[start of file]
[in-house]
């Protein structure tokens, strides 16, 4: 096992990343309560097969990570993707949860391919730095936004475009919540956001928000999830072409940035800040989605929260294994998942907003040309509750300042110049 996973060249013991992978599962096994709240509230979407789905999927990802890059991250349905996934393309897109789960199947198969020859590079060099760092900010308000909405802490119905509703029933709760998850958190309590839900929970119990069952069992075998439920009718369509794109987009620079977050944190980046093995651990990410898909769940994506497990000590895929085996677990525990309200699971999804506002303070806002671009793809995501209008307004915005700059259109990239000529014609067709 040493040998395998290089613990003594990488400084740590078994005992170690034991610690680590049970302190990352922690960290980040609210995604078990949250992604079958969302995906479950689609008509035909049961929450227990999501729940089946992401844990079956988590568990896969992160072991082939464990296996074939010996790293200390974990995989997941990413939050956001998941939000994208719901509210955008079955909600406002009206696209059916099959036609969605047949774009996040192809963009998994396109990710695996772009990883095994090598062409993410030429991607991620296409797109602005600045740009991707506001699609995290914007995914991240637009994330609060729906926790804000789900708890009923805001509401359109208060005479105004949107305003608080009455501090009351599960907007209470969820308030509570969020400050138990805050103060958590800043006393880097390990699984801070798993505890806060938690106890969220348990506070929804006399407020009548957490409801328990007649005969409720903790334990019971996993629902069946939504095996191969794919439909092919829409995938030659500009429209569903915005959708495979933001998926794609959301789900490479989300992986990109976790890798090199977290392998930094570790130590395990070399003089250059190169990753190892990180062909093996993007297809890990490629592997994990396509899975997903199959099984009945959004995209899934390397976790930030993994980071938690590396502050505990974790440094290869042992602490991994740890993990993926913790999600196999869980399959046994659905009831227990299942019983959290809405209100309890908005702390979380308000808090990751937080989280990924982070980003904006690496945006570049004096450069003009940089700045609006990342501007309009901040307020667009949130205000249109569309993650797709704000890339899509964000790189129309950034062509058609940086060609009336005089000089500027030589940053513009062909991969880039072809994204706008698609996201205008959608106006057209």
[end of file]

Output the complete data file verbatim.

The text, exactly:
[in-house]
């Protein structure tokens, strides 16, 4: 096992990343309560097969990570993707949860391919730095936004475009919540956001928000999830072409940035800040989605929260294994998942907003040309509750300042110049 996973060249013991992978599962096994709240509230979407789905999927990802890059991250349905996934393309897109789960199947198969020859590079060099760092900010308000909405802490119905509703029933709760998850958190309590839900929970119990069952069992075998439920009718369509794109987009620079977050944190980046093995651990990410898909769940994506497990000590895929085996677990525990309200699971999804506002303070806002671009793809995501209008307004915005700059259109990239000529014609067709 040493040998395998290089613990003594990488400084740590078994005992170690034991610690680590049970302190990352922690960290980040609210995604078990949250992604079958969302995906479950689609008509035909049961929450227990999501729940089946992401844990079956988590568990896969992160072991082939464990296996074939010996790293200390974990995989997941990413939050956001998941939000994208719901509210955008079955909600406002009206696209059916099959036609969605047949774009996040192809963009998994396109990710695996772009990883095994090598062409993410030429991607991620296409797109602005600045740009991707506001699609995290914007995914991240637009994330609060729906926790804000789900708890009923805001509401359109208060005479105004949107305003608080009455501090009351599960907007209470969820308030509570969020400050138990805050103060958590800043006393880097390990699984801070798993505890806060938690106890969220348990506070929804006399407020009548957490409801328990007649005969409720903790334990019971996993629902069946939504095996191969794919439909092919829409995938030659500009429209569903915005959708495979933001998926794609959301789900490479989300992986990109976790890798090199977290392998930094570790130590395990070399003089250059190169990753190892990180062909093996993007297809890990490629592997994990396509899975997903199959099984009945959004995209899934390397976790930030993994980071938690590396502050505990974790440094290869042992602490991994740890993990993926913790999600196999869980399959046994659905009831227990299942019983959290809405209100309890908005702390979380308000808090990751937080989280990924982070980003904006690496945006570049004096450069003009940089700045609006990342501007309009901040307020667009949130205000249109569309993650797709704000890339899509964000790189129309950034062509058609940086060609009336005089000089500027030589940053513009062909991969880039072809994204706008698609996201205008959608106006057209």